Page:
Saturday, July 8, 2017

Vassa, and life

So -- today  is the first day of a season/tradition called Vassa, when Buddhist monastics, at least those of the Theravadan tradition, tend to stay in one place for three months, rather than going out into the world to teach. The tradition stems from the days of ancient India, when this was the rainy season and travel was difficult for the monks. Twenty-five hundred years later, the tradition is still observed, though rain or shine travel is much easier.

Teaching still happens, of course. But more 'in house' I guess you'd say, rather than roaming from place to place. Not all that many monastics actually roam these days. Most are connected to a monastery somewhere as a home base, even if they travel to teach. But, I know of one at least who has been traveling the world for years now, staying with friends or at monasteries. He always observes Vassa, wherever he is.

I've spent time in monasteries during Vassa, but never really noticed anything much different other than that often bikkhuni's from over the world might come and join the others for the three months. I never thought about observing it myself, on my own, in any way, until a week or so ago. There was a Google Groups message from an Indian man whose family is offering much financial support to Dhammadharini during this time. He suggested various ways lay people could participate: come to the monastery, wear white and serve the monastics, meditate, and such. I was invited to spend time with them this summer, and wanted to, but in the end gave in to the reality that I just didn't have the energy for the drive down there, among other things.

But then -- light bulb! -- he mentioned that Vassa was sometimes called the Buddhist Lent, which I'd never heard before, and that lay people could observe it in their own homes by doing something that was good for them, giving up something that was bad for them, and spending more time in meditation. This sounded like something I could and wanted to do, though I admit that I had some reservations over the last few days. But, here I am.

Wearing white every day, meditating twice a day as something 'good for me', and not playing computer games serves as giving up something 'bad for me'. Those games were and are a terrible habit, and are bad for my eyes as well as my right arm which has an annoyance something like carpal tunnel syndrome, though not in the wrist, and has had for years. Comes from the same idea -- repetitive motion.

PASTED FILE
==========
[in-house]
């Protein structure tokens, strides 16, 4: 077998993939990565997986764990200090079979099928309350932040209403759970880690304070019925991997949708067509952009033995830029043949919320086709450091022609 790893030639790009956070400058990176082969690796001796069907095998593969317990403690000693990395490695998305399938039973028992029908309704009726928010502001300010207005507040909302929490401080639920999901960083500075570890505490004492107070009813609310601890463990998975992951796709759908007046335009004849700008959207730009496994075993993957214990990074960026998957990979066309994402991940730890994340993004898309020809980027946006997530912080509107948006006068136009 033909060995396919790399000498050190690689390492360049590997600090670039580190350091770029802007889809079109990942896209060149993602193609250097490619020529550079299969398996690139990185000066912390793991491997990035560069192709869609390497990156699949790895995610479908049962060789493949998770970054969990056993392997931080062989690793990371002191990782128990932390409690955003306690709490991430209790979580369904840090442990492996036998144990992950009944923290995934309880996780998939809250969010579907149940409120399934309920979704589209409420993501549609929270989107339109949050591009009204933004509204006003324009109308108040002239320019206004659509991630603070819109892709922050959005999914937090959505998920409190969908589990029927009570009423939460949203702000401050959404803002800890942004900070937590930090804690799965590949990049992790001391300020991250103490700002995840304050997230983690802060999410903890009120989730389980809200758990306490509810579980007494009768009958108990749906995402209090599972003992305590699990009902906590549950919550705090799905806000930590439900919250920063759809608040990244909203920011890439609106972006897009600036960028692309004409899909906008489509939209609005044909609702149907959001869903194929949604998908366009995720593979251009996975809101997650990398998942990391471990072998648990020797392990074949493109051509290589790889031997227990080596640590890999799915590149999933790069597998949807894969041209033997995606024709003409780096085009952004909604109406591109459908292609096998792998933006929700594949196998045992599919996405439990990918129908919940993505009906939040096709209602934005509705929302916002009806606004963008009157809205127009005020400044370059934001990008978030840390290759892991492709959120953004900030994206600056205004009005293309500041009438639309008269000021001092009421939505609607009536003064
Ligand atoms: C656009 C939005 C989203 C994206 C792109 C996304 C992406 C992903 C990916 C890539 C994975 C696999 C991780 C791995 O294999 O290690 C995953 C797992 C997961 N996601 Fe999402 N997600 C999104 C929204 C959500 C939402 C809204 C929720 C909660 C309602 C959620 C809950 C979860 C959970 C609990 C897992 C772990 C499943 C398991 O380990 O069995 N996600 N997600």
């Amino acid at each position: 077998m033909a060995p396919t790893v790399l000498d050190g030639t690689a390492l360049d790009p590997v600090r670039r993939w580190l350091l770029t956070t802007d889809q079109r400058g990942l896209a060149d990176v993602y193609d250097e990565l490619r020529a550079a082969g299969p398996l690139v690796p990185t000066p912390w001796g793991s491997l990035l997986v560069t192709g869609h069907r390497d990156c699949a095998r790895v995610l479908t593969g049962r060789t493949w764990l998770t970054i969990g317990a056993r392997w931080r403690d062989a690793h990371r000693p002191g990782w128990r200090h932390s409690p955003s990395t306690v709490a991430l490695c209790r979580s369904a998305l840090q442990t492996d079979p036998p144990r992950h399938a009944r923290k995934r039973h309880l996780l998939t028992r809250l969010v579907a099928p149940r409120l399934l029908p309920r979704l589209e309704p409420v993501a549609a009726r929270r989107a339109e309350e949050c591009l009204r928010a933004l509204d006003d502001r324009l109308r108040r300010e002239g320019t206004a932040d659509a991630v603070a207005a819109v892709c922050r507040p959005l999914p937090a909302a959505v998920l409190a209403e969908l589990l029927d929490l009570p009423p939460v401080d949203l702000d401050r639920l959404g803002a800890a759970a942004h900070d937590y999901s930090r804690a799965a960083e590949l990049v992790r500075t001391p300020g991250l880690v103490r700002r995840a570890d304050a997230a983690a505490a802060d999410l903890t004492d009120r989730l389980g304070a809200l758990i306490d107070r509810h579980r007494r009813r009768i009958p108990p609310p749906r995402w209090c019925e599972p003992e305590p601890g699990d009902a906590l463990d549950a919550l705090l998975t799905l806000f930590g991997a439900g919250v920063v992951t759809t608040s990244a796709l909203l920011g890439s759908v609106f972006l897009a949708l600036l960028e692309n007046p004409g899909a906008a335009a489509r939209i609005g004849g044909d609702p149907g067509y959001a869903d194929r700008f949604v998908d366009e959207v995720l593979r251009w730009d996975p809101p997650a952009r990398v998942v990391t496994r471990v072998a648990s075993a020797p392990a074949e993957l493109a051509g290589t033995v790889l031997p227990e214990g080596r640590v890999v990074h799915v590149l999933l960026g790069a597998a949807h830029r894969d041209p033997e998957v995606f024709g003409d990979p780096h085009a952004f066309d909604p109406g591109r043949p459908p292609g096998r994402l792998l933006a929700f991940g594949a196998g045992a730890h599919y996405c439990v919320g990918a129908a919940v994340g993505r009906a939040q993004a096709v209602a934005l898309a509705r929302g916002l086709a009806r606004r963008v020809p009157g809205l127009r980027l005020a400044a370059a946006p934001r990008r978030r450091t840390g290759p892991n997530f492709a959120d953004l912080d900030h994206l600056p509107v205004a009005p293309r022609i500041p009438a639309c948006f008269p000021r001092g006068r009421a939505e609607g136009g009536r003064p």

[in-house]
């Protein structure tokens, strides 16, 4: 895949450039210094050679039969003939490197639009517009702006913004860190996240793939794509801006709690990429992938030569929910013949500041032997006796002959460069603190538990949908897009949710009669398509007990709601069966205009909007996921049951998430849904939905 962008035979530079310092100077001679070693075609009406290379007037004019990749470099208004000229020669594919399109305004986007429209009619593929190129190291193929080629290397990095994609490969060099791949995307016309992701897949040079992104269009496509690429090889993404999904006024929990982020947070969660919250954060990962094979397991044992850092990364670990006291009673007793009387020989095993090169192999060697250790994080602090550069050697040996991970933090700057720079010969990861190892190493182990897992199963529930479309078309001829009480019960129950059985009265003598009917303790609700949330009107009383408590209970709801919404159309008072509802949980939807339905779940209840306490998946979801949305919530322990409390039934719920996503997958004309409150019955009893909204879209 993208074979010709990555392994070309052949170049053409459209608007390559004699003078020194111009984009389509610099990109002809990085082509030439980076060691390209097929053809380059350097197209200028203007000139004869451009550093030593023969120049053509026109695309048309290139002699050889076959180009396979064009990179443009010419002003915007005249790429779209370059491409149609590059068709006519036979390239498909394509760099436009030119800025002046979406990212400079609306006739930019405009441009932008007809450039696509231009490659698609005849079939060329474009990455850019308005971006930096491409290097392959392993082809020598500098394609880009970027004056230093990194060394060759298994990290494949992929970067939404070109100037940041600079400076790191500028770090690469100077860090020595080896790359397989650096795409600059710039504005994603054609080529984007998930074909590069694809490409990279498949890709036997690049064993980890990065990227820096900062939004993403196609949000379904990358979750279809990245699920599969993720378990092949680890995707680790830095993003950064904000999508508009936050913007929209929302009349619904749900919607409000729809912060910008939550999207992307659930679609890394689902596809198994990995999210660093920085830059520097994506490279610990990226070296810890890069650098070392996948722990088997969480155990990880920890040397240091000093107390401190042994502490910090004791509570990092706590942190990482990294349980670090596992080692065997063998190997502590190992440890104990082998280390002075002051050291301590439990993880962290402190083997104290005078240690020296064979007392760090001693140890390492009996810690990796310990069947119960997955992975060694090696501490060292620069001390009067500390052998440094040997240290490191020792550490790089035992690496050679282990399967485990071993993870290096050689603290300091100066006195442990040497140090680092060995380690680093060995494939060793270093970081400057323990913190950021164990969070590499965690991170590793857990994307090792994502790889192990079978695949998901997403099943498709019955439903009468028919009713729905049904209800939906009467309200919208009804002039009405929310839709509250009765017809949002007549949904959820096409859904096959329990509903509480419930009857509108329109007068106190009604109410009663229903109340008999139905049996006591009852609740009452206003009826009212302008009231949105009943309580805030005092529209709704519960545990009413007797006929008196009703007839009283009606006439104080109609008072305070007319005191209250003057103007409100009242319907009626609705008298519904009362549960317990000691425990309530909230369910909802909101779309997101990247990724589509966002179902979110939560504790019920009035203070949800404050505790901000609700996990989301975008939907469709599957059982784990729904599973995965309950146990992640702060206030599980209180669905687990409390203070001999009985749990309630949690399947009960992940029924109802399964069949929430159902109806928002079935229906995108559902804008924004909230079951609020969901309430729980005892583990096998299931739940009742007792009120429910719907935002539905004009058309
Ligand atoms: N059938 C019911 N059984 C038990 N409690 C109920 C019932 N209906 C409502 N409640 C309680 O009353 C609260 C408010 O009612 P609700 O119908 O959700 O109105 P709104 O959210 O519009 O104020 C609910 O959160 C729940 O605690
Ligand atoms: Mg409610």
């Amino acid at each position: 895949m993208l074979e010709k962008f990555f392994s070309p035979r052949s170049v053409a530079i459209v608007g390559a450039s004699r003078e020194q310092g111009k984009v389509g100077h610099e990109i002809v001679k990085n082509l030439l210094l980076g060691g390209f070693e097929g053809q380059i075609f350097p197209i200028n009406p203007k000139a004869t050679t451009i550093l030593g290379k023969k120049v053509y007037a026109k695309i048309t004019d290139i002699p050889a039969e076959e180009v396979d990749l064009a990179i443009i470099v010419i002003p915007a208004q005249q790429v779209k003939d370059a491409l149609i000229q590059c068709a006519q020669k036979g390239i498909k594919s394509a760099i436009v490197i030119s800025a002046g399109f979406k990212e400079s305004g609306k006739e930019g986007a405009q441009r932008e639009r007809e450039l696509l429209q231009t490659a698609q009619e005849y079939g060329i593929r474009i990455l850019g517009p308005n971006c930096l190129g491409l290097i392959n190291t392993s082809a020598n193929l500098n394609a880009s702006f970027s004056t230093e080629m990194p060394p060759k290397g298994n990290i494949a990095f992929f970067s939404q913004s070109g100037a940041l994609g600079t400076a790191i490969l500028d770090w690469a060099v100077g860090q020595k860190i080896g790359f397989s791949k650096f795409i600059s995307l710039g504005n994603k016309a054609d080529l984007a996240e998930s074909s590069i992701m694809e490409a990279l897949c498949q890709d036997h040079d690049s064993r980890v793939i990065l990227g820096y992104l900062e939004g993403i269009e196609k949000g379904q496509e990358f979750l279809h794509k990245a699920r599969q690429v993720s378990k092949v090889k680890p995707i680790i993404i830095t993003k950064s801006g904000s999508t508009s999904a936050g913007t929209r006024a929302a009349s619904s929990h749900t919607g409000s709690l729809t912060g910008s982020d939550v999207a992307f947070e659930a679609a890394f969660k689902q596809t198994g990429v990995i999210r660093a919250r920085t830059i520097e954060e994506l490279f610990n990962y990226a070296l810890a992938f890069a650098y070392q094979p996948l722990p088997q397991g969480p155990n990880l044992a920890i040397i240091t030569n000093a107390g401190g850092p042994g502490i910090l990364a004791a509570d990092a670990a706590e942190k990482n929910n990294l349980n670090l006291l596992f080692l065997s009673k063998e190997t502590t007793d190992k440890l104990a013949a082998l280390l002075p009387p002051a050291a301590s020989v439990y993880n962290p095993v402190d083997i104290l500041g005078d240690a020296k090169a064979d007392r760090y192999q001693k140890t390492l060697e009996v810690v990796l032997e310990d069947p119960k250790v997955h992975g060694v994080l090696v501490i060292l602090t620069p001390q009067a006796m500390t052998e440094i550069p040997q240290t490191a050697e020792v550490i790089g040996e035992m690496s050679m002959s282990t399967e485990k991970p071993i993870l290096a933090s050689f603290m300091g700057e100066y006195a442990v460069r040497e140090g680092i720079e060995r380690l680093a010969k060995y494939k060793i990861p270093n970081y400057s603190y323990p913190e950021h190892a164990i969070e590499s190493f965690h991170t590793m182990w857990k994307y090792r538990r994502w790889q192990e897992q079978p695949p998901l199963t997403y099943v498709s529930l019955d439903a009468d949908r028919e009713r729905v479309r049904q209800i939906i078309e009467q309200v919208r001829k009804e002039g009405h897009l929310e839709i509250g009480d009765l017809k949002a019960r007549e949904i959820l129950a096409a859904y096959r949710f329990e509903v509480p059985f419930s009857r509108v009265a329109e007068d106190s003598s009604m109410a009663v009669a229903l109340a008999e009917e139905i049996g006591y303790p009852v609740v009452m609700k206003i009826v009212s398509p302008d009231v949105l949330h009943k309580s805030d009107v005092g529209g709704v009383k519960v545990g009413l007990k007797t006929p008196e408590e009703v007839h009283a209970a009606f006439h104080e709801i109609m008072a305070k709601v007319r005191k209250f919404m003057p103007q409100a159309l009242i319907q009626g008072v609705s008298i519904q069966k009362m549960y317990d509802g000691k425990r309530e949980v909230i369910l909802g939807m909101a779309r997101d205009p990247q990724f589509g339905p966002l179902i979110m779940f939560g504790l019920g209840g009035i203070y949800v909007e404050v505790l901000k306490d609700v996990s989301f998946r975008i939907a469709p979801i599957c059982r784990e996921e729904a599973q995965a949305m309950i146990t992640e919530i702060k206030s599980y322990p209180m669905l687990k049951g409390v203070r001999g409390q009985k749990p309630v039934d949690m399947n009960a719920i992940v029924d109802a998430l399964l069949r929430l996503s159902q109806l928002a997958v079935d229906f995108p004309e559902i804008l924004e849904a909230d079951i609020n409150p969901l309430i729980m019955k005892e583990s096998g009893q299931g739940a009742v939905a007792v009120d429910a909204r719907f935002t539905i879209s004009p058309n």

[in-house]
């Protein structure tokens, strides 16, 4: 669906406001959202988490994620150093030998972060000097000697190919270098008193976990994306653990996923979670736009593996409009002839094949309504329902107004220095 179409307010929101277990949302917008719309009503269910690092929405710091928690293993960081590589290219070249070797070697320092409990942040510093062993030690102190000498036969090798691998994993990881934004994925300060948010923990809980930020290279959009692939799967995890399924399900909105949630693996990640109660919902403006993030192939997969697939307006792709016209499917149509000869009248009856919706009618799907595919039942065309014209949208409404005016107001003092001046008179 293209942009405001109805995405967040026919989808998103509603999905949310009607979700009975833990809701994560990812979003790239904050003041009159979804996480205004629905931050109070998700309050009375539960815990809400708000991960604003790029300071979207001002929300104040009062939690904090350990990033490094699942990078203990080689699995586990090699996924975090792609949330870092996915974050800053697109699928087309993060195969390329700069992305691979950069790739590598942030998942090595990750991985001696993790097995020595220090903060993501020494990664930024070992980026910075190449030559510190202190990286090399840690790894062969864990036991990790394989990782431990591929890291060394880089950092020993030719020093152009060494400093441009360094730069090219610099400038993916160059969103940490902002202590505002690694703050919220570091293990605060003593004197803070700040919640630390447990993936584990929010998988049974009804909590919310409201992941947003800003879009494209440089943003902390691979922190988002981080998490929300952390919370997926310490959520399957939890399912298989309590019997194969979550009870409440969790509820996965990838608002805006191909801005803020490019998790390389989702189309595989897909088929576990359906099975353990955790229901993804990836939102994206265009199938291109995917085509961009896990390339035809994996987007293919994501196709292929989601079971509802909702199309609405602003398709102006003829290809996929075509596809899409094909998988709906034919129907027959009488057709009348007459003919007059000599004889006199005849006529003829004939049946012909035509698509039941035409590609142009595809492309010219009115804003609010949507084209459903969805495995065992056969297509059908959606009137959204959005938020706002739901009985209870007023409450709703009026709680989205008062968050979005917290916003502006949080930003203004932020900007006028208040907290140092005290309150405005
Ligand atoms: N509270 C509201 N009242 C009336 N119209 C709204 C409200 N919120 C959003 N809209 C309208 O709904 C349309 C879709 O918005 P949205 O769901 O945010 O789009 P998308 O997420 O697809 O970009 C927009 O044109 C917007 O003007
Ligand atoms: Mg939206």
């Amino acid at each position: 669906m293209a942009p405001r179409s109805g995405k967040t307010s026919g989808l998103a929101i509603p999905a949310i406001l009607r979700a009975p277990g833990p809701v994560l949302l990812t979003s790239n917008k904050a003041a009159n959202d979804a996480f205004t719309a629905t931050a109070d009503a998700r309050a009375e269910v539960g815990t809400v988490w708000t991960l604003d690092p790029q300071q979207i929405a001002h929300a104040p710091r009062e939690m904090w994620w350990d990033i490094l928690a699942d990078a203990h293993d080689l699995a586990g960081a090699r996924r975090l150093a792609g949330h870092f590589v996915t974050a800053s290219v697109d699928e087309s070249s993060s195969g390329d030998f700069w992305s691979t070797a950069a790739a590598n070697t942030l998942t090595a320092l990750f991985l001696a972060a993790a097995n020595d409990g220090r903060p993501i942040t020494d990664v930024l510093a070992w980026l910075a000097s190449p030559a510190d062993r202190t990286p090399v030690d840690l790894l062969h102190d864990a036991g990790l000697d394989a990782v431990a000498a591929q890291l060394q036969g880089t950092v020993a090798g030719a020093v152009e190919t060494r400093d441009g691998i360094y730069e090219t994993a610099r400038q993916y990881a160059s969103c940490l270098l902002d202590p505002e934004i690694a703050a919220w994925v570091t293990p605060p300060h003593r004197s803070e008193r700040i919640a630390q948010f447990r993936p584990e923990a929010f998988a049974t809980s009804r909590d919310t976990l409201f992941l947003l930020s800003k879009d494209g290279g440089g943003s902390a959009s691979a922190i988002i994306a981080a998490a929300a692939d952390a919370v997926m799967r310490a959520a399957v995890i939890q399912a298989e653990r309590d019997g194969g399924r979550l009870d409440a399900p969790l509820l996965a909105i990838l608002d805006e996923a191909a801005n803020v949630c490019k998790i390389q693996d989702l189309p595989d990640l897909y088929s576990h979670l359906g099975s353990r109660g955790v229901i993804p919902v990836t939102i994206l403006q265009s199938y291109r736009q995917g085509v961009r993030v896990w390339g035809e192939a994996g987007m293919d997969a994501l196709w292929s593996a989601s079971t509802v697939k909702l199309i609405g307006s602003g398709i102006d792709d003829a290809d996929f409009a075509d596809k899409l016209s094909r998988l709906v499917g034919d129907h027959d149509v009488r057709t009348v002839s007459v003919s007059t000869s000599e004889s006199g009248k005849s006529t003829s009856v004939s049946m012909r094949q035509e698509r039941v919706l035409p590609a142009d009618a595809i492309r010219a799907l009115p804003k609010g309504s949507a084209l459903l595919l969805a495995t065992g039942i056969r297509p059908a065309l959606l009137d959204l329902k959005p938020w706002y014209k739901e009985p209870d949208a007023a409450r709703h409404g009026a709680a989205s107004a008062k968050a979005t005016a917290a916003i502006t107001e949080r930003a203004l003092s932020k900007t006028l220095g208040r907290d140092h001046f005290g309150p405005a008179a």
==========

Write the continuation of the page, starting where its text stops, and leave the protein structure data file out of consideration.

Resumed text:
Other than these easy things, life goes on as normal but since the mind is always aware of the need to avoid the games and to remember to meditate, it's also more aware than usual of the general Buddhist philosophies and the wish to live by them perhaps more strongly than normal. Now, I'm as skeptical about me actually doing this for 3 months as anybody else, so we'll see. But that's the goal.

Hard to catch the cat in the window long enough to take a picture, but I managed. She's grown -- not so much bigger, but sturdier and heavier. Not fat, just solid. She's a sweetie, tries so hard to be the perfect cat. A great companion that I'm glad to have with me.

This morning I awoke to some beautifully risen (over-risen, unfortunately) sourdough bread I'd started yesterday. I baked it anyway, and it rose but not as much as if I'd baked it sooner. I tried something different this time: added rosemary and greek olives and black pepper to the dough, guessing at quantities from a non-sourdough recipe I really like. Fortunately, the idea was a good one, but there is too much black pepper, certainly, and maybe too much rosemary. However, I made a half recipe and it's not inedible, so not much is lost.

The garden is doing well, though snails decapitated a couple of pickling cucumber seedlings, three bean seedlings, and some of the stem of an eggplant. I don't know if the eggplant will produce any fruit -- sure hasn't been growing, but looks healthy otherwise. One bean bush has maybe 3-4 beans on it, but the other seedlings are shot. Squash is doing great, Swiss chard and everything else are doing great.

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